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The Kidnapping That Wasn’t: Dem Lawmakers, Prominent Journalists Invent Nefarious Conspiracy to Explain Routine Arrest

A New York City Police Department (NYPD) vehicle drives in the Manhattan borough of New York City, July 13, 2020. (Mike Segar/Reuters)

Prominent Democrats and media pundits rushed to claim that a standard-procedure arrest of a “trans femme protestor” by undercover cops in NYC was a “kidnapping,” despite the presence of clearly-marked NYPD officers at the scene and the subsequent release of the suspect.

Nicholas Stone, an 18-year-old male who identifies as a woman, was arrested for criminal mischief and making graffiti five separate times over the last two months, the police said.

Video of the incident shows Stone, while riding on a skateboard, being apprehended by plainclothes officers in an unmarked minivan, with NYPD bike officers creating a perimeter to keep protestors from interfering in the arrest. In a public statement, the NYPD clarified that its warrant squad arrested Stone in connection to “damaging police cameras during 5 separate criminal incidents in & around City Hall Park.”

On Wednesday, Detective Chief Rodney Harrison tweeted out an alleged video of Stone damaging police cameras, saying “damage to NYPD technology that helps keep this city safe will never be tolerated.”

The NYPD also explained that the arrest was standard procedure, saying that “the Warrant Squad uses unmarked vehicles to effectively locate wanted suspects.”

In a statement to National Review, the police added that it made 11 additional arrests at the scene — 10 males and one female — for “obstructing governmental administration related offenses” and criminal mischief. All received Desk Appearance Tickets to return to court at a later date.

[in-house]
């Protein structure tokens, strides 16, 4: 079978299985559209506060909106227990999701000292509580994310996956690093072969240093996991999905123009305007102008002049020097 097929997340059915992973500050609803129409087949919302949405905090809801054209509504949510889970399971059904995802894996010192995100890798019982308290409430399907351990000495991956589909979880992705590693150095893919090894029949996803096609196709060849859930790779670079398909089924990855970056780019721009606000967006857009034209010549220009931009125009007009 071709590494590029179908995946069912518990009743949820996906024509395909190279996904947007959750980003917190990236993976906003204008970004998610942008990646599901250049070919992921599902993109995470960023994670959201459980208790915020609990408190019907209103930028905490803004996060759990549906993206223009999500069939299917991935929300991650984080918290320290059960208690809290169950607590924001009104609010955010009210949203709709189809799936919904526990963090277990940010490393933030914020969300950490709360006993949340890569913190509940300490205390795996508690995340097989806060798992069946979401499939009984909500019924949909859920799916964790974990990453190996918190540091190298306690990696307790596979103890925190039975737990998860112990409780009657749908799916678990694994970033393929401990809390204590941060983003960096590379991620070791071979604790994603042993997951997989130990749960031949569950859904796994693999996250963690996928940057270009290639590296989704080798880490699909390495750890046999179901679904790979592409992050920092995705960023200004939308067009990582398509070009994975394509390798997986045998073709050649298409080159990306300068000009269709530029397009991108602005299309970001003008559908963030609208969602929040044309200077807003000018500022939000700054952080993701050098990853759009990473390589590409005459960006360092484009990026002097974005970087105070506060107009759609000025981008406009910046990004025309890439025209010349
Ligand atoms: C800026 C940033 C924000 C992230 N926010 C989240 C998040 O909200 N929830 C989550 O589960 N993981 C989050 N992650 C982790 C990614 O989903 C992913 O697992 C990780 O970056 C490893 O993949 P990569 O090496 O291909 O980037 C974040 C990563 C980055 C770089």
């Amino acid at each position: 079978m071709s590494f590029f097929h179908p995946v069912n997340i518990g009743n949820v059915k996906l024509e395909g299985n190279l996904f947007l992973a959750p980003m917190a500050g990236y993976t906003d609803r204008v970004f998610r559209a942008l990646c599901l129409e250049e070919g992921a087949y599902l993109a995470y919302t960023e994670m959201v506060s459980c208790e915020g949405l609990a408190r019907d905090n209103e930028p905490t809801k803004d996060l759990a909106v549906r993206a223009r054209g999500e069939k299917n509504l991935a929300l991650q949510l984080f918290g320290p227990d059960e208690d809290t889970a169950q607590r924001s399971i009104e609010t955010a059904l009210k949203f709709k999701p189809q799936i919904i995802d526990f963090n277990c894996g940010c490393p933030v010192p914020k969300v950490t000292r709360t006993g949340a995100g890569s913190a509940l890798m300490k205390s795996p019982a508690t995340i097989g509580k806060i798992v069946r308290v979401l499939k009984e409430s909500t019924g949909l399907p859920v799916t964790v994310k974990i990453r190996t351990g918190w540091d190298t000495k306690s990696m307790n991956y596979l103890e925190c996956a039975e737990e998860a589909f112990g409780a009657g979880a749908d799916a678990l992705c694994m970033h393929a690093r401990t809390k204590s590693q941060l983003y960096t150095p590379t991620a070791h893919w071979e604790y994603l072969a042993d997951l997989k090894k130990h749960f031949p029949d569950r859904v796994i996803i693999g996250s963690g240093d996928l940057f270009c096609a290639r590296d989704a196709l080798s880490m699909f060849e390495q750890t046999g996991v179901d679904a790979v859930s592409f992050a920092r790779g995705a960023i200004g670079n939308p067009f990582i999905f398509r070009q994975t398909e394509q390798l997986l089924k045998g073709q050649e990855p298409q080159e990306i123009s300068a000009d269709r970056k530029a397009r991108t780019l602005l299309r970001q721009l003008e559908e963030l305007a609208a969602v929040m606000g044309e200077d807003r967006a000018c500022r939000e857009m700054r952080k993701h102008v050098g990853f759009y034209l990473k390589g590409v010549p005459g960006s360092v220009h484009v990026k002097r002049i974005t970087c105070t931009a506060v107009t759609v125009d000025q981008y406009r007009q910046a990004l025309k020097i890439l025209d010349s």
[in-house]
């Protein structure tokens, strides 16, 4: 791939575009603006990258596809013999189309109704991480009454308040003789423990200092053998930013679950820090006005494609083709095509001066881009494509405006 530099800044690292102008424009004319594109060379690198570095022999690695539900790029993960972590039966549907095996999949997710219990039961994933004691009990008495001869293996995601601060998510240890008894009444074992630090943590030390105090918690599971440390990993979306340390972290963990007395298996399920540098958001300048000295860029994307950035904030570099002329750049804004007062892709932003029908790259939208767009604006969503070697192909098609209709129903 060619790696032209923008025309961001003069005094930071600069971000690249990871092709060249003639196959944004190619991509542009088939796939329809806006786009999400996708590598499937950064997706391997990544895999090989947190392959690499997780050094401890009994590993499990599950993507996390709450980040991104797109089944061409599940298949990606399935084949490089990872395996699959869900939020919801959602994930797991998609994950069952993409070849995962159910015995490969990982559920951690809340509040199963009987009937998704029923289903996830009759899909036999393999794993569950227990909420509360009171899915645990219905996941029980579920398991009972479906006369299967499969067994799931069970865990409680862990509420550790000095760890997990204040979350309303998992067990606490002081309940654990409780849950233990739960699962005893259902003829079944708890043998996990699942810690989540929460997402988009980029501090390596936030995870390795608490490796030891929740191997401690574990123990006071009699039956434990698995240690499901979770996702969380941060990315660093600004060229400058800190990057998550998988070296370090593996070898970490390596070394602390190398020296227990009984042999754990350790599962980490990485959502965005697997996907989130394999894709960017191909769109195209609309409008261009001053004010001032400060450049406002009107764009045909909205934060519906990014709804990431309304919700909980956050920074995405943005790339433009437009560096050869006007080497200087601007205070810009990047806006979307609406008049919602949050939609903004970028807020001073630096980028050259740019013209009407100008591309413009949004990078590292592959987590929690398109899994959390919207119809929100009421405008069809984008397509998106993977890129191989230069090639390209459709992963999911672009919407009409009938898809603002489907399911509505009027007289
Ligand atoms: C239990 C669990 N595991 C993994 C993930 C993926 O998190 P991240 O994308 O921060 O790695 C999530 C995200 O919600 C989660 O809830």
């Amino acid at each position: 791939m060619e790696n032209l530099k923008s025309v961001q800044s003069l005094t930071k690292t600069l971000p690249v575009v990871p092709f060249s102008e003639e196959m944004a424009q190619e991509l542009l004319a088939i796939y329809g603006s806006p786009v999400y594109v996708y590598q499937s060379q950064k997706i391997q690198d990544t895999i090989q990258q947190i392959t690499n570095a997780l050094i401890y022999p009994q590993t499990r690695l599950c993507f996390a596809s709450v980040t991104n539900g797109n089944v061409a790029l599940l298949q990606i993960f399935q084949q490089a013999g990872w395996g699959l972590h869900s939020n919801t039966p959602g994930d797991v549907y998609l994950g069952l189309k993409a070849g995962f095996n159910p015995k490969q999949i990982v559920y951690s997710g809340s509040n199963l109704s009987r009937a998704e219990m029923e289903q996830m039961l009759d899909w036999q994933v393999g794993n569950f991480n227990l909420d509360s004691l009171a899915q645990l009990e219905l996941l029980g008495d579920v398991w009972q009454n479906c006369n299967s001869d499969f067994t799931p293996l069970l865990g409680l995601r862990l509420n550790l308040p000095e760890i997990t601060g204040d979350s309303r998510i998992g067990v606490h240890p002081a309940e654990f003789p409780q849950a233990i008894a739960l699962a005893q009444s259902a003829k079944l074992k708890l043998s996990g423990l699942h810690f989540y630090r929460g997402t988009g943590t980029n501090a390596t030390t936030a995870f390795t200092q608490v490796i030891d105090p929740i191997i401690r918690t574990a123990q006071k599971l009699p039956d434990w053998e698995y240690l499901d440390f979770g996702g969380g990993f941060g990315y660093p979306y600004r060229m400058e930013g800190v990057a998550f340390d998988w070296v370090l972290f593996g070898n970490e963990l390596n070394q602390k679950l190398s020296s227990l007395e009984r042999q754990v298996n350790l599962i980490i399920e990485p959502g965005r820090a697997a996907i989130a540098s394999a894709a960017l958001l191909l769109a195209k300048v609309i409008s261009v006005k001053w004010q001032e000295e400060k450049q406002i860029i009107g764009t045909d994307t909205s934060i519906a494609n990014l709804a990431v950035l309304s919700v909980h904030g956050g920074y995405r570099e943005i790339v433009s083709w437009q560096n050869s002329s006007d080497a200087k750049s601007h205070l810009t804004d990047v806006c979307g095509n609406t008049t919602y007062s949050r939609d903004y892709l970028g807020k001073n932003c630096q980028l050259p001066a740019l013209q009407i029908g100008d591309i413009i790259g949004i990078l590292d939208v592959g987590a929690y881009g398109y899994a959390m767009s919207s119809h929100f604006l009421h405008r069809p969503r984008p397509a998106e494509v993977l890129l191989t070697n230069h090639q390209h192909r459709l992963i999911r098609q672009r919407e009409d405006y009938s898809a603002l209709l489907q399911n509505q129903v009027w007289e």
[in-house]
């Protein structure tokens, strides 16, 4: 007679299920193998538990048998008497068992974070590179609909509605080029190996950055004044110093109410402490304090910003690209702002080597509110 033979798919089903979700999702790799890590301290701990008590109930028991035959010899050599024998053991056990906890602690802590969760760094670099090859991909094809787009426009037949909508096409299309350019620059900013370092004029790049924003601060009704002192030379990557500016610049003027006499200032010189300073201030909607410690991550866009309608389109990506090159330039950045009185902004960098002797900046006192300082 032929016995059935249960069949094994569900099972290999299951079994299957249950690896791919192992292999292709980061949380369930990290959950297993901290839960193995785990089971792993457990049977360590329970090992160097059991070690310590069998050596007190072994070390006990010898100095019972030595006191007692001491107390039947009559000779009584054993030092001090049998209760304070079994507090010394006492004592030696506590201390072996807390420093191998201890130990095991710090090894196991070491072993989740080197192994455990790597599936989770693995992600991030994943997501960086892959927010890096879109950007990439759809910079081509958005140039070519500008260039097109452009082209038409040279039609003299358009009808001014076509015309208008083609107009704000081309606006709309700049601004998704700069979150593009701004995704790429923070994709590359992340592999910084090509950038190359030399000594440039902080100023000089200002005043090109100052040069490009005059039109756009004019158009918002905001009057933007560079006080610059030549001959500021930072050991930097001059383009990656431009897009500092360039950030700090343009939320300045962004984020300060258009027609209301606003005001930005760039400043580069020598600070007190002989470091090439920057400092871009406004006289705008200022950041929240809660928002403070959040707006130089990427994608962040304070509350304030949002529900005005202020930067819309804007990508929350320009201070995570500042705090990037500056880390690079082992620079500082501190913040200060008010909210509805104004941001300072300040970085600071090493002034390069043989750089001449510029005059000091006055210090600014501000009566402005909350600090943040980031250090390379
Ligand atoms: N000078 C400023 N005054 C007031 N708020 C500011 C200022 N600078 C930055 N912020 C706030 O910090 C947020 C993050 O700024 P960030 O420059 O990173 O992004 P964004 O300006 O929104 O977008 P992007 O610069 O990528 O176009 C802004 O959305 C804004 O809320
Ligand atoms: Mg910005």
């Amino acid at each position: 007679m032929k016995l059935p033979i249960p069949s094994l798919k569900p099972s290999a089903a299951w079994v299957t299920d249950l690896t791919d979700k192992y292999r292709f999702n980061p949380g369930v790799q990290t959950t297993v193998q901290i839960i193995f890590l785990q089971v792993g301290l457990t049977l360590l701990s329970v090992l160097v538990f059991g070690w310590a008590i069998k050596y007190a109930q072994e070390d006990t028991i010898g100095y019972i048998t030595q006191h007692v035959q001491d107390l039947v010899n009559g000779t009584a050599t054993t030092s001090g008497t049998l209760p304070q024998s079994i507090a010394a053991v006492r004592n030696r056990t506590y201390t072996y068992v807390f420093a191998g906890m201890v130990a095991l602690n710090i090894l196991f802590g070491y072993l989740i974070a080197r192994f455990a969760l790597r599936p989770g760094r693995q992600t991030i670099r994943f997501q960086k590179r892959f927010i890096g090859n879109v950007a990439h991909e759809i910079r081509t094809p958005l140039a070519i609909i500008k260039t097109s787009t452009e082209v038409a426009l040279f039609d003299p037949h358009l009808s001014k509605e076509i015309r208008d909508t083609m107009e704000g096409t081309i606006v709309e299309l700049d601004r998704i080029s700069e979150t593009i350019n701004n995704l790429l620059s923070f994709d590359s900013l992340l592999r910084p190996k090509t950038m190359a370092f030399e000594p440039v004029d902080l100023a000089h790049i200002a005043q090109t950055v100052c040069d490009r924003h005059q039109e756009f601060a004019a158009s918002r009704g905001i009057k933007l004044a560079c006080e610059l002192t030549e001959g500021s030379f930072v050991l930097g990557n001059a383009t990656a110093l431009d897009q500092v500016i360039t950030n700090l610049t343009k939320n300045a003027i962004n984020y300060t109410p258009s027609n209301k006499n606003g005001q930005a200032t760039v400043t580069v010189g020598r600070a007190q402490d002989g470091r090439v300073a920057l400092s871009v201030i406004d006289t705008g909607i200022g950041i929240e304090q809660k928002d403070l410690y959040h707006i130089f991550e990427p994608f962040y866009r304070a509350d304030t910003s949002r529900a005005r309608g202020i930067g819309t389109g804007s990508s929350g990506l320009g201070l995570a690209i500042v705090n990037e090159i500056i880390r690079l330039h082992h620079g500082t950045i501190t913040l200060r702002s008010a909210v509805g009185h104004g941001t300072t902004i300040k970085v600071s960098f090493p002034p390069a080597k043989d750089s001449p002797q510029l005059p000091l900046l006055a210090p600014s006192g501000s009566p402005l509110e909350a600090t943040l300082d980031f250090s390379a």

Paul DiGiacomo, president of the New York Detectives Endowment Association, told National Review that the arrest was “100 percent by the book” and that warrant-squad detectives “always” conduct their operations in plain clothes.

“They waited, they identified that person in the crowd, they waited until the person moved to another area, where they thought it would be safe to effect the arrest . . . they moved in and effected the arrest without incident,” Giacomo said in a phone interview. He added that Stone was released approximately four hours after being taken into custody.

But videos of the incident drew outrage and unfounded accusations. The most viral video of the incident compared the case to the situation in Portland, where federal agents have attempted to protect the federal courthouse from violent agitators.

House Judiciary Committee chairman Jerry Nadler (D., N.Y.) called the “terrifying and unacceptable” arrest an “anonymous use of force.”

Former Democratic presidential candidate Julian Castro warned that “New Yorkers . . . are being abducted by unidentified officers and thrown in unmarked vans.”

Representative Carolyn Maloney (D., N.Y.) slammed the NYPD for “police-state tactics” and its “kidnapping protesters into unmarked cars in broad daylight.”

After MSNBC host Chris Hayes described the arrest as a “kidnapping,” the characterization drew clarification from NBC reporter Tom Winter.

Winter confirmed the NYPD’s account that the arrest followed standard procedure, saying in a further comment that the video matched his experience of “having actually gone out and seen NYPD undercover warrant squads make arrests before.”

After the hashtag “#WhereIsNikki” had trended on Twitter, New York City councilwoman Carlina Rivera tweeted early Wednesday that Stone had been released from custody. As of Wednesday morning, Nadler, Castro, Hayes, and Maloney had not publicly acknowledged that their initial characterizations of the incident were misguided.

Send a tip to the news team at NR.

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